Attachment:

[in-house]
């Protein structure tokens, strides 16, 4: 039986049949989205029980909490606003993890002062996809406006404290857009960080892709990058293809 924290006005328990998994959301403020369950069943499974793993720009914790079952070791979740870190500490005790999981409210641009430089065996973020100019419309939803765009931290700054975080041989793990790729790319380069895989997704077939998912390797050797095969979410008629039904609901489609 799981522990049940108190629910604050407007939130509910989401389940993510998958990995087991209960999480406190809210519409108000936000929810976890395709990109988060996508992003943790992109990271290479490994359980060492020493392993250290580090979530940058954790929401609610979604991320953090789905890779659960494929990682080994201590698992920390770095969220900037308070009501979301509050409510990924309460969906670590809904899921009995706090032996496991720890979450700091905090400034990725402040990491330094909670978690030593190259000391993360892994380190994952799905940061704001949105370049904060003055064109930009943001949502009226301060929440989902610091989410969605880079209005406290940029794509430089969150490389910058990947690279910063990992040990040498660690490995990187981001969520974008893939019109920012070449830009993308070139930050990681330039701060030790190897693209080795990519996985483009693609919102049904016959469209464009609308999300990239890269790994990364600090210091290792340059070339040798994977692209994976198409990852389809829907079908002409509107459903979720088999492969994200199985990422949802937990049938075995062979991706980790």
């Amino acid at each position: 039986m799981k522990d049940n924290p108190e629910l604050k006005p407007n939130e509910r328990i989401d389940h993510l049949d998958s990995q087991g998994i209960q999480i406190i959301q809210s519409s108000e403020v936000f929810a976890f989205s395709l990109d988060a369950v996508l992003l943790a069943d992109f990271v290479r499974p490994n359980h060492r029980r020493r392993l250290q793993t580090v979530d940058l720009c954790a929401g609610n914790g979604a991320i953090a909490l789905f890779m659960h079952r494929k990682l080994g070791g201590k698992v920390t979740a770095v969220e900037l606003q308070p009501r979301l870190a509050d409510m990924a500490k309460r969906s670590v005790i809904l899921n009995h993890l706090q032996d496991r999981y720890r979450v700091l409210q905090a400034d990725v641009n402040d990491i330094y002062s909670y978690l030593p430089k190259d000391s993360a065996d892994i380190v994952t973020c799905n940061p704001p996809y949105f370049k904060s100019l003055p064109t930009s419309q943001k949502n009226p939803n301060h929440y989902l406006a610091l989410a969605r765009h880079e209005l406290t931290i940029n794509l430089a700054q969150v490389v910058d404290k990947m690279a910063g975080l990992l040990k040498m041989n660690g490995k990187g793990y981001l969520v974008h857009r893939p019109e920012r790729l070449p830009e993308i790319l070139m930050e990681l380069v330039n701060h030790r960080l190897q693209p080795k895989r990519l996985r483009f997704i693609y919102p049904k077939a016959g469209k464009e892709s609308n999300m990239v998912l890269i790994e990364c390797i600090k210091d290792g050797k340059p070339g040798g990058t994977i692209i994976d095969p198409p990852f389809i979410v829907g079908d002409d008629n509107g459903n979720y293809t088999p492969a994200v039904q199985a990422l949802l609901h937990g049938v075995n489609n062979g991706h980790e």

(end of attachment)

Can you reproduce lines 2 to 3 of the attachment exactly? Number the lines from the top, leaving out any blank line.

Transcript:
């Protein structure tokens, strides 16, 4: 039986049949989205029980909490606003993890002062996809406006404290857009960080892709990058293809 924290006005328990998994959301403020369950069943499974793993720009914790079952070791979740870190500490005790999981409210641009430089065996973020100019419309939803765009931290700054975080041989793990790729790319380069895989997704077939998912390797050797095969979410008629039904609901489609 799981522990049940108190629910604050407007939130509910989401389940993510998958990995087991209960999480406190809210519409108000936000929810976890395709990109988060996508992003943790992109990271290479490994359980060492020493392993250290580090979530940058954790929401609610979604991320953090789905890779659960494929990682080994201590698992920390770095969220900037308070009501979301509050409510990924309460969906670590809904899921009995706090032996496991720890979450700091905090400034990725402040990491330094909670978690030593190259000391993360892994380190994952799905940061704001949105370049904060003055064109930009943001949502009226301060929440989902610091989410969605880079209005406290940029794509430089969150490389910058990947690279910063990992040990040498660690490995990187981001969520974008893939019109920012070449830009993308070139930050990681330039701060030790190897693209080795990519996985483009693609919102049904016959469209464009609308999300990239890269790994990364600090210091290792340059070339040798994977692209994976198409990852389809829907079908002409509107459903979720088999492969994200199985990422949802937990049938075995062979991706980790």
């Amino acid at each position: 039986m799981k522990d049940n924290p108190e629910l604050k006005p407007n939130e509910r328990i989401d389940h993510l049949d998958s990995q087991g998994i209960q999480i406190i959301q809210s519409s108000e403020v936000f929810a976890f989205s395709l990109d988060a369950v996508l992003l943790a069943d992109f990271v290479r499974p490994n359980h060492r029980r020493r392993l250290q793993t580090v979530d940058l720009c954790a929401g609610n914790g979604a991320i953090a909490l789905f890779m659960h079952r494929k990682l080994g070791g201590k698992v920390t979740a770095v969220e900037l606003q308070p009501r979301l870190a509050d409510m990924a500490k309460r969906s670590v005790i809904l899921n009995h993890l706090q032996d496991r999981y720890r979450v700091l409210q905090a400034d990725v641009n402040d990491i330094y002062s909670y978690l030593p430089k190259d000391s993360a065996d892994i380190v994952t973020c799905n940061p704001p996809y949105f370049k904060s100019l003055p064109t930009s419309q943001k949502n009226p939803n301060h929440y989902l406006a610091l989410a969605r765009h880079e209005l406290t931290i940029n794509l430089a700054q969150v490389v910058d404290k990947m690279a910063g975080l990992l040990k040498m041989n660690g490995k990187g793990y981001l969520v974008h857009r893939p019109e920012r790729l070449p830009e993308i790319l070139m930050e990681l380069v330039n701060h030790r960080l190897q693209p080795k895989r990519l996985r483009f997704i693609y919102p049904k077939a016959g469209k464009e892709s609308n999300m990239v998912l890269i790994e990364c390797i600090k210091d290792g050797k340059p070339g040798g990058t994977i692209i994976d095969p198409p990852f389809i979410v829907g079908d002409d008629n509107g459903n979720y293809t088999p492969a994200v039904q199985a990422l949802l609901h937990g049938v075995n489609n062979g991706h980790e």